We have been specialising in supporting working parents for 23 years, shining a light on how remarkable they are and helping to create the conditions under which they can thrive. Whilst the pandemic lockdown has been very difficult for many working parents, there have been silver linings. In this watershed week when most parents of school aged children send them off to school for the first time in 6 months, I have been reflecting on these.
The pandemic lockdown has accelerated a shift in working patterns that working parents have been advocating for. That is for flexibility on when and where the work is done. On a macro level, according to the OECD think tank, there seems to be little evidence of a drop in productivity as a result of remote working. On a micro level we have a huge body of evidence that the work can be done differently and successfully. As one person put it so eloquently in an article in The Times on Tuesday, “Going into the office nine to five – who came up with that? It feels like it came before computers and phones. Everything about it seems really strange”. Working parents are not seeking reduced hours in the vast majority of cases, but autonomy about how some of those hours are applied. It is hard to imagine things going back to the way they were with managers able to block flexible working. That is a silver lining.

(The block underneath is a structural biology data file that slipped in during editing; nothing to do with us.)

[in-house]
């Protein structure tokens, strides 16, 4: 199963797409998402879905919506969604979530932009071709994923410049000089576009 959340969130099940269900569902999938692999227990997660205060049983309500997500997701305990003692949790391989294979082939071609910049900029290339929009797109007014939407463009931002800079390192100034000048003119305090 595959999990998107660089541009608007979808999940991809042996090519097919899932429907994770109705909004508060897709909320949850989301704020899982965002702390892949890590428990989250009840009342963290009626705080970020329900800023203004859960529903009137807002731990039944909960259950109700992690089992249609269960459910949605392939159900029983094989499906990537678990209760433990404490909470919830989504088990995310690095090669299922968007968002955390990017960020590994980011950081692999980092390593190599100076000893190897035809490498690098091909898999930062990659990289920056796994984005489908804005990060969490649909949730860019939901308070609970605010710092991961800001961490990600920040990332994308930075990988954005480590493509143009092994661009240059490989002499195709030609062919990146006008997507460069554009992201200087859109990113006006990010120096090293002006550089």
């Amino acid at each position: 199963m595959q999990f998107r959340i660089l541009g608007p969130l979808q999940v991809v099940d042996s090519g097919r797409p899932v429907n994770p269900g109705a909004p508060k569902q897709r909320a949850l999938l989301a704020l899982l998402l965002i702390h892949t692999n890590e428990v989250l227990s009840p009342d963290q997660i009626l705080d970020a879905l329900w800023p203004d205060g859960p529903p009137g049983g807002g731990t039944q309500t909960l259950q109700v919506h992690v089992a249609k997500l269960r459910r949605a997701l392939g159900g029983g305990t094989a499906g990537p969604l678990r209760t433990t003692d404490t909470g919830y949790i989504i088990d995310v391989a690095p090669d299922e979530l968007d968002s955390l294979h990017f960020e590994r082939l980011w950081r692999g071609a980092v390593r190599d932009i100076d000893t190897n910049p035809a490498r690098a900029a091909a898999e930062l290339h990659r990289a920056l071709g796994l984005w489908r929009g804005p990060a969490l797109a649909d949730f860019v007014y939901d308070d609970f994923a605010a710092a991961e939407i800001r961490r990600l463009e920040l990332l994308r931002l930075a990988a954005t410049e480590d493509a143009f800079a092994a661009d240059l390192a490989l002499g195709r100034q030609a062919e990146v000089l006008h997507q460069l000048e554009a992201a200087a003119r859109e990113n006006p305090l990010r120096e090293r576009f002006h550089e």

Another silver lining has been the response from the media to the situation working parents found themselves in. We have always felt that working parents are not given enough recognition for working whilst bringing up a family, being role models for their children and bringing up the next generation of people who will be paying for our pensions. Sympathetic articles about the difficulties of lack of child care and the commitment required for home schooling, the longer days, the particular difficulties for single parents, the maternity leave experience that is far less satisfactory and the difficulties of transitioning back to work after such a long time are a tonic for working parents who feel more understood. There have also been a myriad of practical stories and advice about how to make it work in the household, how to have those difficult conversations with employers or indeed partners and how to structure a working day. Another sign that working parents are more visible and appreciated.
In this watershed week there is much to be hopeful about for working parents.